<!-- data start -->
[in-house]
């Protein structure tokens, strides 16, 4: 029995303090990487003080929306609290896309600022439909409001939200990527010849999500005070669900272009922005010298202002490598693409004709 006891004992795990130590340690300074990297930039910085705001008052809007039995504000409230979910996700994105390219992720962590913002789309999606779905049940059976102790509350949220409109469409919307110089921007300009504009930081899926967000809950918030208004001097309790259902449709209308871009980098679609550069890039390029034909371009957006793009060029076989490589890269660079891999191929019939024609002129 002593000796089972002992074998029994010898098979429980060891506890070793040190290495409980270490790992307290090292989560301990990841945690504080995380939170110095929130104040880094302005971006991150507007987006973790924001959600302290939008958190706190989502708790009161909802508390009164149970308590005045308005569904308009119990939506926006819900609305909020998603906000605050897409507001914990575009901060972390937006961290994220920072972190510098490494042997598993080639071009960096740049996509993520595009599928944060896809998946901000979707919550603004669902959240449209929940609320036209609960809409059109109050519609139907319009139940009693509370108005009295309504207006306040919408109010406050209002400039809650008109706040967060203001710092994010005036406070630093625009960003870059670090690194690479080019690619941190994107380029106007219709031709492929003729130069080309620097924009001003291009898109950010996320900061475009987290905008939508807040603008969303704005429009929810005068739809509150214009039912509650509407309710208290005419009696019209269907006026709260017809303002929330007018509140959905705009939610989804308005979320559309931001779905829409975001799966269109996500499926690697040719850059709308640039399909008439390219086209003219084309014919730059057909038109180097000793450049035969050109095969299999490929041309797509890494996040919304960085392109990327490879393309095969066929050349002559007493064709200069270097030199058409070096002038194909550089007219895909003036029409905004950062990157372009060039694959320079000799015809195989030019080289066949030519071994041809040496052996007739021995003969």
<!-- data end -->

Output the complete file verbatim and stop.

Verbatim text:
[in-house]
């Protein structure tokens, strides 16, 4: 029995303090990487003080929306609290896309600022439909409001939200990527010849999500005070669900272009922005010298202002490598693409004709 006891004992795990130590340690300074990297930039910085705001008052809007039995504000409230979910996700994105390219992720962590913002789309999606779905049940059976102790509350949220409109469409919307110089921007300009504009930081899926967000809950918030208004001097309790259902449709209308871009980098679609550069890039390029034909371009957006793009060029076989490589890269660079891999191929019939024609002129 002593000796089972002992074998029994010898098979429980060891506890070793040190290495409980270490790992307290090292989560301990990841945690504080995380939170110095929130104040880094302005971006991150507007987006973790924001959600302290939008958190706190989502708790009161909802508390009164149970308590005045308005569904308009119990939506926006819900609305909020998603906000605050897409507001914990575009901060972390937006961290994220920072972190510098490494042997598993080639071009960096740049996509993520595009599928944060896809998946901000979707919550603004669902959240449209929940609320036209609960809409059109109050519609139907319009139940009693509370108005009295309504207006306040919408109010406050209002400039809650008109706040967060203001710092994010005036406070630093625009960003870059670090690194690479080019690619941190994107380029106007219709031709492929003729130069080309620097924009001003291009898109950010996320900061475009987290905008939508807040603008969303704005429009929810005068739809509150214009039912509650509407309710208290005419009696019209269907006026709260017809303002929330007018509140959905705009939610989804308005979320559309931001779905829409975001799966269109996500499926690697040719850059709308640039399909008439390219086209003219084309014919730059057909038109180097000793450049035969050109095969299999490929041309797509890494996040919304960085392109990327490879393309095969066929050349002559007493064709200069270097030199058409070096002038194909550089007219895909003036029409905004950062990157372009060039694959320079000799015809195989030019080289066949030519071994041809040496052996007739021995003969």